Popular Science articles about Paleontology & Archaeology

This image shows inside the Manot Cave in Israel's Galilee, where a 55,000-year-old skull sheds new light on modern human migration patterns.

Early human ancestors used their hands like modern humans

New research suggests pre-Homo human ancestral species, such as Australopithecus africanus, used human-like hand postures much earlier than was previously thought.

Doubt cast on global firestorm generated by dino-killing asteroid

This is the fire propagation apparatus recreating the impact induced thermal pulse at the Cretaceous-Palaeogene (K-Pg) boundary. Halogen lamps are delivering the thermal radiation.Pioneering new research has debunked the theory that the asteroid that is thought to have led to the extinction of dinosaurs also caused vast global firestorms that ravaged planet Earth.

Fossil ankles indicate Earth's earliest primates lived in trees

Fossil ankles show that <i>Purgatorius</i>, an early primate, lived in trees.Earth's earliest primates have taken a step up in the world, now that researchers have gotten a good look at their ankles.

Out of the pouch: Ancient DNA from extinct giant roos

Scientists have finally managed to extract DNA from Australia's extinct giant kangaroos - the mysterious marsupial megafauna that roamed Australia over 40,000 years ago.

New, tighter timeline confirms ancient volcanism aligned with dinosaurs' extinction

A definitive geological timeline from Princeton University researchers shows that a series of massive eruptions 66 million years ago in a primeval volcanic range in western India known as the Deccan Traps played a role in the extinction event that claimed Earth's non-avian dinosaurs, and challenges the dominant theory that a meteorite impact was the sole cause of the extinction. Pictured above are the Deccan Traps near Mahabaleshwar, India.A definitive geological timeline shows that a series of massive volcanic explosions 66 million years ago spewed enormous amounts of climate-altering gases into the atmosphere immediately before and during the...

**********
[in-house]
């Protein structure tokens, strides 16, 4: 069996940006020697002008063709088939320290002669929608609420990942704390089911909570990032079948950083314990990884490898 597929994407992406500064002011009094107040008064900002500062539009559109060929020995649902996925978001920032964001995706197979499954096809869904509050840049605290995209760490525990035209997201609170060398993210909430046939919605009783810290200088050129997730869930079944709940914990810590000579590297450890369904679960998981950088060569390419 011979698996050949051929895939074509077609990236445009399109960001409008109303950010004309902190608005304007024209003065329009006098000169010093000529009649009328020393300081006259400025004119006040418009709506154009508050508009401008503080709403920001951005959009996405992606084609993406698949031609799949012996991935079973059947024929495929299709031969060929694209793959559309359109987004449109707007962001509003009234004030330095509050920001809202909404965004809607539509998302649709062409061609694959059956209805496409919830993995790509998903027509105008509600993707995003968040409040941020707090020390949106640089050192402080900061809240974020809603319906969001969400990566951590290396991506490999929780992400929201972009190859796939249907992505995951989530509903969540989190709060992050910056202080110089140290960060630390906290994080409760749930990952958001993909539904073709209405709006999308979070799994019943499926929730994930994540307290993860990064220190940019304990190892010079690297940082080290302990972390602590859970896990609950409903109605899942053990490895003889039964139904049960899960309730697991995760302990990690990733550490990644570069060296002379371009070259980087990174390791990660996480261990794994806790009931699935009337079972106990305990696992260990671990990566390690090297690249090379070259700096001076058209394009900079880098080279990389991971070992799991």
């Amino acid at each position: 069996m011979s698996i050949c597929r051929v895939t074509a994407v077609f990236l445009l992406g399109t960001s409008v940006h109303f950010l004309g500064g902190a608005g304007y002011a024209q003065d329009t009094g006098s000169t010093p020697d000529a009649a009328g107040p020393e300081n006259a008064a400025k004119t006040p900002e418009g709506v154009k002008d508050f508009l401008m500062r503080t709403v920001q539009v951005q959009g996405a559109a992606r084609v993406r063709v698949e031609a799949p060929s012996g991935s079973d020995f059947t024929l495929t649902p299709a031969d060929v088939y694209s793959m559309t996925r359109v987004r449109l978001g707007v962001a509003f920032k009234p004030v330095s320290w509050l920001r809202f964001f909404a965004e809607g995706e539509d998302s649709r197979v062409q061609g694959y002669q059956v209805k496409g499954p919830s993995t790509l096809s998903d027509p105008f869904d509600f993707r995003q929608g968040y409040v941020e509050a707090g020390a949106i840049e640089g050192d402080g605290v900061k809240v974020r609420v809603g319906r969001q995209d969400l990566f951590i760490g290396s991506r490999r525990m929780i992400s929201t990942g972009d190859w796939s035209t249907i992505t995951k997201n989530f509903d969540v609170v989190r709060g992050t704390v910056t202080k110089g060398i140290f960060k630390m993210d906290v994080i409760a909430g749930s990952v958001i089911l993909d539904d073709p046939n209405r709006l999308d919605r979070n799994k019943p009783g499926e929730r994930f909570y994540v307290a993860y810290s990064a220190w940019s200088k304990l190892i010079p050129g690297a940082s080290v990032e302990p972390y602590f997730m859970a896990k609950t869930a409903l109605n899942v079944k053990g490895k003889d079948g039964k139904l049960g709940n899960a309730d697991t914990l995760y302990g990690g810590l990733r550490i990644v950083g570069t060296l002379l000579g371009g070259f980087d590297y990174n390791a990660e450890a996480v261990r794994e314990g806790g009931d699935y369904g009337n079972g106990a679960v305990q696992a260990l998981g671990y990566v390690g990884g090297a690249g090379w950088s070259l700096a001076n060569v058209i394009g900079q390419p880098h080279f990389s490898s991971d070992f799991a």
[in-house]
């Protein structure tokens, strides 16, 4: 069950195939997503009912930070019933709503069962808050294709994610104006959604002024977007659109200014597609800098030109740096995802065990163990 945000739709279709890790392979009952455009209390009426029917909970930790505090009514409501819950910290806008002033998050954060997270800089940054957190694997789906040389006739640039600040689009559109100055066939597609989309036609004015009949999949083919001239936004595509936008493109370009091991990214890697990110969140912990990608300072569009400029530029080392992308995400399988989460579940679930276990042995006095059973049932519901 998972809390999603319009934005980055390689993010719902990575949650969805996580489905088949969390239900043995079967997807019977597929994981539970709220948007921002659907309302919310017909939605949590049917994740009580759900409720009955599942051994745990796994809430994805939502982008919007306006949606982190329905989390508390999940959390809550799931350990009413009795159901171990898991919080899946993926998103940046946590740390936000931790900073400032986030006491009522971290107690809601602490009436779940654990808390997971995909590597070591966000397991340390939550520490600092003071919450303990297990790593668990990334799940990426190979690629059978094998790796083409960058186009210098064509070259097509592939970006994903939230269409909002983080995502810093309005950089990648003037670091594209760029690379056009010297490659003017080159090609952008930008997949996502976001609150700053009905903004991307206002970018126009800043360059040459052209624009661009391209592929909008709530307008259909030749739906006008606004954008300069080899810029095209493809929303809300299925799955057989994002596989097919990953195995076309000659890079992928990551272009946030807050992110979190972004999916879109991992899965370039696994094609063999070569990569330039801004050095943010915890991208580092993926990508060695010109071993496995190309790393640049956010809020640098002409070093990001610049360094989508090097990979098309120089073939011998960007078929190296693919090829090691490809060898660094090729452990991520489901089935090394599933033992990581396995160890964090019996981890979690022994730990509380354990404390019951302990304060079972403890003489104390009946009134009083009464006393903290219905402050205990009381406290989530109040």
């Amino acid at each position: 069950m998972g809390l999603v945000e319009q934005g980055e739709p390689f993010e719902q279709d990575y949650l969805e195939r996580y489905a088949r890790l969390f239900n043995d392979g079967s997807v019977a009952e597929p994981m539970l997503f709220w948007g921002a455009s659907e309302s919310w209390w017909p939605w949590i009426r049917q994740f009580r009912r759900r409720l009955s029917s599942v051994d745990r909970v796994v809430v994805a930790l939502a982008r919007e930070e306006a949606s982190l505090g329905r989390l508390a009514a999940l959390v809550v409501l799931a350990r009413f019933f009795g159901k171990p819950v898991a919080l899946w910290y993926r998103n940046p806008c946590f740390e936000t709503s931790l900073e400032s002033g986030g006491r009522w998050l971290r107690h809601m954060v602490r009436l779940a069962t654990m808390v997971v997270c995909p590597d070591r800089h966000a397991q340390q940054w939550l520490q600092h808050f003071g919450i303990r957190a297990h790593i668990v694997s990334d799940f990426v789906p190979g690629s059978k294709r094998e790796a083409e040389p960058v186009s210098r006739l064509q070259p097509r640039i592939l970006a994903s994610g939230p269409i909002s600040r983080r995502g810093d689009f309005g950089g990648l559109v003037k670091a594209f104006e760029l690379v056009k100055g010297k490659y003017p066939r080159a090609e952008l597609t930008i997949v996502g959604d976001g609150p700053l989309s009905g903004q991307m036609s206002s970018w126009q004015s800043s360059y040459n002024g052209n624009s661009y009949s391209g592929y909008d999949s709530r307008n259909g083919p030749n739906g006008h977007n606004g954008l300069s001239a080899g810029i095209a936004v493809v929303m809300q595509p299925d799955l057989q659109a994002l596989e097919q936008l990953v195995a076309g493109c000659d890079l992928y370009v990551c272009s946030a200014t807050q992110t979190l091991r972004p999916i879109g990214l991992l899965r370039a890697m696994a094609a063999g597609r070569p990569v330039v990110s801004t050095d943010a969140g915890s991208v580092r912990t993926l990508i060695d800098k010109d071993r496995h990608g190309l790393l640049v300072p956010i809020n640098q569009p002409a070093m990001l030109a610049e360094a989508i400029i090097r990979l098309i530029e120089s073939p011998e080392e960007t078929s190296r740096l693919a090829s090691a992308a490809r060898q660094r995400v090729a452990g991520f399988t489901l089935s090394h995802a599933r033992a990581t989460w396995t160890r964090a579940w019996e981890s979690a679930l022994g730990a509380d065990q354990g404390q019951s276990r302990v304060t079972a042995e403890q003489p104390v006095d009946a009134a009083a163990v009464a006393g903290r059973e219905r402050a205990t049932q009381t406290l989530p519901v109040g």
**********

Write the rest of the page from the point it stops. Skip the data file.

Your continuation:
Asteroid that wiped out dinosaurs may have nearly knocked off mammals, too

This diagram is showing how severely metatherian mammals were affected when an asteroid hit Earth at the end of the Cretaceous, 66 million years ago.  In North America, the number of metatherian species dropped from twenty species within the last million years of the Cretaceous Period, to just three species in the first million years of the Paleogene Period.The extinction of the dinosaurs 66 million years ago is thought to have paved the way for mammals to dominate, but a new study shows that many mammals died off...

Reshaping the horse through millennia

A man catches a domestic Mongolian horse with a lasso in Khomiin Tal, Mongolia.Whole genome sequencing of modern and ancient horses unveils the genes that have been selected by humans in the process of domestication through the latest 5.500 years, but also reveals...

Oil-dwelling bacteria are social creatures in Earth's deep biosphere, new study shows

Oil reservoirs are scattered deep inside Earth like far-flung islands in the ocean, so their inhabitants might be expected to be very different, but a new study led by Dartmouth...

Chickens and turkeys 'closer to dinosaur ancestors' than other birds

New research from the University of Kent suggests that chickens and turkeys have experienced fewer gross genomic changes than other birds as they evolved from their dinosaur ancestor.

Ancient creature discovered in the depths of the Arctic Ocean